We may not have seen the worst of this pandemic yet, but listen: IT WILL END. We won’t be living this way forever. In due time, it will be eradicated. There will be a vaccine. Things will return to a semblance of normal. God hears our call and is here to help.

But let’s hope we don’t return to the way we were. Let’s strive to a new normal that is faith-filled, battle-tested, smarter, more compassionate, and more dependent on God than we ever were in the before-time. Let’s strive to come out of this BETTER.

What will your pandemic legacy be? Have you been a witness to God’s hope, grace, and mercy in these troubled times? Have you stayed true to your word? Are you still God’s servant, filled with deep joy, a pure heart, a clear head, and a steady hand? It’s not too late to pick up the mantle of hope. Even in this, you can be a beacon of gentleness, holiness, and honest love to the world.

You control your response every day. Let your light so shine that all would see Jesus reflected in you, and gain hope themselves.

People are watching us as we stay at our post, alertly, unswervingly…in hard times, tough times, bad times; when we’re beaten up, jailed, and mobbed; working hard, working late, working without eating; with pure heart, clear head, steady hand; in gentleness, holiness, and honest love; when we’re telling the truth, and when God’s showing his power; when we’re doing our best setting things right; when we’re praised, and when we’re blamed; slandered, and honored; true to our word, though distrusted; ignored by the world, but recognized by God; terrifically alive, though rumored to be dead; beaten within an inch of our lives, but refusing to die; immersed in tears, yet always filled with deep joy; living on handouts, yet enriching many; having nothing, having it all.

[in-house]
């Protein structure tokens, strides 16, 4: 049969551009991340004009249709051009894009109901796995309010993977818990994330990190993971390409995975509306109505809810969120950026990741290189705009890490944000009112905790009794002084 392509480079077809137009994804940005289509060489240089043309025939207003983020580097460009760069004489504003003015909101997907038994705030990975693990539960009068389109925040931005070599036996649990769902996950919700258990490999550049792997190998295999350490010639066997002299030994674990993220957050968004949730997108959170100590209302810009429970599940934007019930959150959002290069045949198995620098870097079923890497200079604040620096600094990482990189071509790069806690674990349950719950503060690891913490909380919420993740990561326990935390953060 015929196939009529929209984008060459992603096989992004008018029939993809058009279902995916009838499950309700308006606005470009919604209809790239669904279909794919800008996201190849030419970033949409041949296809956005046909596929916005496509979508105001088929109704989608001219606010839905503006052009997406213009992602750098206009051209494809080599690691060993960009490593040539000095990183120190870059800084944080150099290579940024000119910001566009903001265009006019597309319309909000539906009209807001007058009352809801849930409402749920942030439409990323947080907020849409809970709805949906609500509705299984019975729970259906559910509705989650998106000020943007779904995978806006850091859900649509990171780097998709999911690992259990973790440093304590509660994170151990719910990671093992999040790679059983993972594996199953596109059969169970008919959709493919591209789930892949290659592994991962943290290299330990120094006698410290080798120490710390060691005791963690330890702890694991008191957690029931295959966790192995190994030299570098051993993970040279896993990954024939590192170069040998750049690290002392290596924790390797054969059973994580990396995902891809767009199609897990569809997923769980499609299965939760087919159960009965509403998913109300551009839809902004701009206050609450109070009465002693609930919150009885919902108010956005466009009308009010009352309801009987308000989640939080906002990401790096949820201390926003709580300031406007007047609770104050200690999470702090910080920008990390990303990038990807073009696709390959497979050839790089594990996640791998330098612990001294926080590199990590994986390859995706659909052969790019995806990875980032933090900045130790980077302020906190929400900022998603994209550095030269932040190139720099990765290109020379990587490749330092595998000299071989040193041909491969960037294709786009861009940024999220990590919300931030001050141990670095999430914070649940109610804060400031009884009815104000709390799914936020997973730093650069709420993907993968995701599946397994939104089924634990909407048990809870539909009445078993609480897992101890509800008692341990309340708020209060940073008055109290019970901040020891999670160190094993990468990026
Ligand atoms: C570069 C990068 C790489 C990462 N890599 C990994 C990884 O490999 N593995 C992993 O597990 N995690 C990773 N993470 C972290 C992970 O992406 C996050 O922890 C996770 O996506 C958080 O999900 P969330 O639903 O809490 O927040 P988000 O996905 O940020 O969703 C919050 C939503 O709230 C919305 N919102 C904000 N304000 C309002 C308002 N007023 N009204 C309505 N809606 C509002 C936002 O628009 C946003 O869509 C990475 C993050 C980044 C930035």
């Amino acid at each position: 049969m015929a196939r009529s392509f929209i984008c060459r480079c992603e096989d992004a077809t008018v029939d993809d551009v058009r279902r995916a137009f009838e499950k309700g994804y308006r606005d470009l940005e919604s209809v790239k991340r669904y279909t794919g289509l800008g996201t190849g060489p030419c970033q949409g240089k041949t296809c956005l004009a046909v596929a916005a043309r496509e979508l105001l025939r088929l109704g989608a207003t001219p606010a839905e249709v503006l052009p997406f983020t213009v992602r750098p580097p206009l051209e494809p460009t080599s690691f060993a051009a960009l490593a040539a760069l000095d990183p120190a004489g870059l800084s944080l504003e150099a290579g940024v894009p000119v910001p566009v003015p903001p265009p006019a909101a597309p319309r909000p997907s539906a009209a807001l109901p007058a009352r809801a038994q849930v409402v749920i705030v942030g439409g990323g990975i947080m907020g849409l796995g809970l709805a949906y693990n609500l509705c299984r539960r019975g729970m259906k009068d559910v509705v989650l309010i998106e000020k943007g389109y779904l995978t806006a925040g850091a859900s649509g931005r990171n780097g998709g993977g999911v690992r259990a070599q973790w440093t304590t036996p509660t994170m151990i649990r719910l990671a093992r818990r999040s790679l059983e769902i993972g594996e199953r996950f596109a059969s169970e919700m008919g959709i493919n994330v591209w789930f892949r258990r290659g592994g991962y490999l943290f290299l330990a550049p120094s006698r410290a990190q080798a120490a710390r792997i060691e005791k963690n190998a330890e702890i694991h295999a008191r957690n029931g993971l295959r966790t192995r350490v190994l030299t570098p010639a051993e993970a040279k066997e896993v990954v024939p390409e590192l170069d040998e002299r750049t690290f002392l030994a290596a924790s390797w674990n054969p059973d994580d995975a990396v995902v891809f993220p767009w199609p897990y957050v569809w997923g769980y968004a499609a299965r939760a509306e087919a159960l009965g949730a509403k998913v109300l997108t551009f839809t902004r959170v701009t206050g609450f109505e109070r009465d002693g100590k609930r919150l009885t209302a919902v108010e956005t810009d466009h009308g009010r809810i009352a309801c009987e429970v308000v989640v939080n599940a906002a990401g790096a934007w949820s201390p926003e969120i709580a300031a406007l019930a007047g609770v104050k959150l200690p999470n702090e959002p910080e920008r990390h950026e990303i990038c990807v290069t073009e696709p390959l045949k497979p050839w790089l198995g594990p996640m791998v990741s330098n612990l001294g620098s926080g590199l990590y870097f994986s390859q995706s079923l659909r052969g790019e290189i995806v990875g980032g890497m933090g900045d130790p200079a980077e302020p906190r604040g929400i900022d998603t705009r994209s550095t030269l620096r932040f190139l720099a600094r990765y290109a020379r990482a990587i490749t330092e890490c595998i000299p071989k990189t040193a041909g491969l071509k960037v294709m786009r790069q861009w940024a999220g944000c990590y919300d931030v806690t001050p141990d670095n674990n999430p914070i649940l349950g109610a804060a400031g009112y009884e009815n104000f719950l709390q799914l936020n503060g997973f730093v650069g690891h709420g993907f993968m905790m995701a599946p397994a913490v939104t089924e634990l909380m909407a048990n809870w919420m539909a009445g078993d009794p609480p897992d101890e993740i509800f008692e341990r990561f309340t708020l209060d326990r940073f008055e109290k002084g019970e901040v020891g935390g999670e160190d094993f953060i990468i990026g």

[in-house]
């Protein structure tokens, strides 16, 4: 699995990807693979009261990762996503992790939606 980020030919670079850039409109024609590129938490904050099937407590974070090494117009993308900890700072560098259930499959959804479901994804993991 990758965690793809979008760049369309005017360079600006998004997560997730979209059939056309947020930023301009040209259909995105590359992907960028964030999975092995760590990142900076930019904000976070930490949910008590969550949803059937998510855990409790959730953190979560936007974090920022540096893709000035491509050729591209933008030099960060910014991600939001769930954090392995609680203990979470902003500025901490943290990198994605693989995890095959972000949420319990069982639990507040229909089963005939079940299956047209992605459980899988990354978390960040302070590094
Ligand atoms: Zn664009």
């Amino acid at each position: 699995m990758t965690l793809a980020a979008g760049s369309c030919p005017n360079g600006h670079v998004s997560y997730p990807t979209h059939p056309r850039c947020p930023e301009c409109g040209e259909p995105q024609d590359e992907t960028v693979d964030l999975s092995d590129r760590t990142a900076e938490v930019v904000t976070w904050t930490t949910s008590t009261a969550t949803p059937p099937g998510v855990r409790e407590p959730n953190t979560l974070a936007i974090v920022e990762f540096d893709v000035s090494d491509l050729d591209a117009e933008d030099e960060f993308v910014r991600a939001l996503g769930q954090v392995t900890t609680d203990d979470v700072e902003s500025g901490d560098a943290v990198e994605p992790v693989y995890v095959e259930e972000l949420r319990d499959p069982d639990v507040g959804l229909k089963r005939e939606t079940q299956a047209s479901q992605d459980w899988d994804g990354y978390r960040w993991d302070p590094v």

Go out today and be “terrifically alive,” reflecting the deep joy of the Lord in everything you do. Let this be your hope: we are one day closer to the end of this thing.

Reflections by Jamie Mathis

No Time for Goodbye

A girl I love is a few months away from graduating from High School. We met a few weeks ago in the “before-time” at a local coffee shop and talked about colleges, scholarships, growing up, and life in general. The sun illuminated her strawberry blond hair as we sat at an outside table with not a care in the world. As I said, it was in The Before.

Now that we have arrived in The After, I can only see pictures of her on FaceBook. She just had her senior pictures taken. What I probably won’t get to see is her dressed in a cap and gown walking across the stage. I won’t see a hundred shots of her in her prom dress with her boyfriend in a matching tie. I won’t see beach pictures of her running in the waves on a rare day off from her summer restaurant job. And we had no time to say goodbye.